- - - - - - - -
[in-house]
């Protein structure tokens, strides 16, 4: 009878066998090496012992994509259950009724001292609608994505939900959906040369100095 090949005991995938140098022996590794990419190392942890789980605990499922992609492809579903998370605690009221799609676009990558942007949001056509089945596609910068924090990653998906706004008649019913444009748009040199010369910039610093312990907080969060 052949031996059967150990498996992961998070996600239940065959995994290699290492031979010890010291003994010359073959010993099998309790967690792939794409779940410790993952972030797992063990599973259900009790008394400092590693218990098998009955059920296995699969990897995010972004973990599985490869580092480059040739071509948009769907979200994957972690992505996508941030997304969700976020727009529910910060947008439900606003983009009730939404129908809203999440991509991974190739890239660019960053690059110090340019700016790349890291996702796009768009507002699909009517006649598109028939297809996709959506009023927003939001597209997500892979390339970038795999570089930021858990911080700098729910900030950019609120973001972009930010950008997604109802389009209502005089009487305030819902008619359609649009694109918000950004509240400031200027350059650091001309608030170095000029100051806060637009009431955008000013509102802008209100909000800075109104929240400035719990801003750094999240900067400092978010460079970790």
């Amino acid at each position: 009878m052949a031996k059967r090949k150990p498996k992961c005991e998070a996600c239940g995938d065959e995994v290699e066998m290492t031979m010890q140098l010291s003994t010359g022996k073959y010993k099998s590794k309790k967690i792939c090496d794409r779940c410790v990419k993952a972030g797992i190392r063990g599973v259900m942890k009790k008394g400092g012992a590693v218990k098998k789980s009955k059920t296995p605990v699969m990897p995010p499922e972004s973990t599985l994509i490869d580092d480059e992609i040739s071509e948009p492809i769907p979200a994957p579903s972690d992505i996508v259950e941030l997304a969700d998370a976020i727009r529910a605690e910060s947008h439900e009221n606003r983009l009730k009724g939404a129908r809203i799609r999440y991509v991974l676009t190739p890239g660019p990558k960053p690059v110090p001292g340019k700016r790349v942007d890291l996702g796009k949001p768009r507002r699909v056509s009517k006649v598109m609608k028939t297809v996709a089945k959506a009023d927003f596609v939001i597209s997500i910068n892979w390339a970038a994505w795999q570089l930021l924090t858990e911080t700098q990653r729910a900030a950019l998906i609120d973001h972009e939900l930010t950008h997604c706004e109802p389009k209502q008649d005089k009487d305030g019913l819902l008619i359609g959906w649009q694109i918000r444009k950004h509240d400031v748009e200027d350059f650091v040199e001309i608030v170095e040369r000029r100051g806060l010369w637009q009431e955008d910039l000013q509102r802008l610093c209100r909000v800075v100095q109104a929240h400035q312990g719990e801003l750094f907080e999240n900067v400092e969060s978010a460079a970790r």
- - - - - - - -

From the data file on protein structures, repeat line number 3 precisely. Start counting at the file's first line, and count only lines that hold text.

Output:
């Amino acid at each position: 009878m052949a031996k059967r090949k150990p498996k992961c005991e998070a996600c239940g995938d065959e995994v290699e066998m290492t031979m010890q140098l010291s003994t010359g022996k073959y010993k099998s590794k309790k967690i792939c090496d794409r779940c410790v990419k993952a972030g797992i190392r063990g599973v259900m942890k009790k008394g400092g012992a590693v218990k098998k789980s009955k059920t296995p605990v699969m990897p995010p499922e972004s973990t599985l994509i490869d580092d480059e992609i040739s071509e948009p492809i769907p979200a994957p579903s972690d992505i996508v259950e941030l997304a969700d998370a976020i727009r529910a605690e910060s947008h439900e009221n606003r983009l009730k009724g939404a129908r809203i799609r999440y991509v991974l676009t190739p890239g660019p990558k960053p690059v110090p001292g340019k700016r790349v942007d890291l996702g796009k949001p768009r507002r699909v056509s009517k006649v598109m609608k028939t297809v996709a089945k959506a009023d927003f596609v939001i597209s997500i910068n892979w390339a970038a994505w795999q570089l930021l924090t858990e911080t700098q990653r729910a900030a950019l998906i609120d973001h972009e939900l930010t950008h997604c706004e109802p389009k209502q008649d005089k009487d305030g019913l819902l008619i359609g959906w649009q694109i918000r444009k950004h509240d400031v748009e200027d350059f650091v040199e001309i608030v170095e040369r000029r100051g806060l010369w637009q009431e955008d910039l000013q509102r802008l610093c209100r909000v800075v100095q109104a929240h400035q312990g719990e801003l750094f907080e999240n900067v400092e969060s978010a460079a970790r």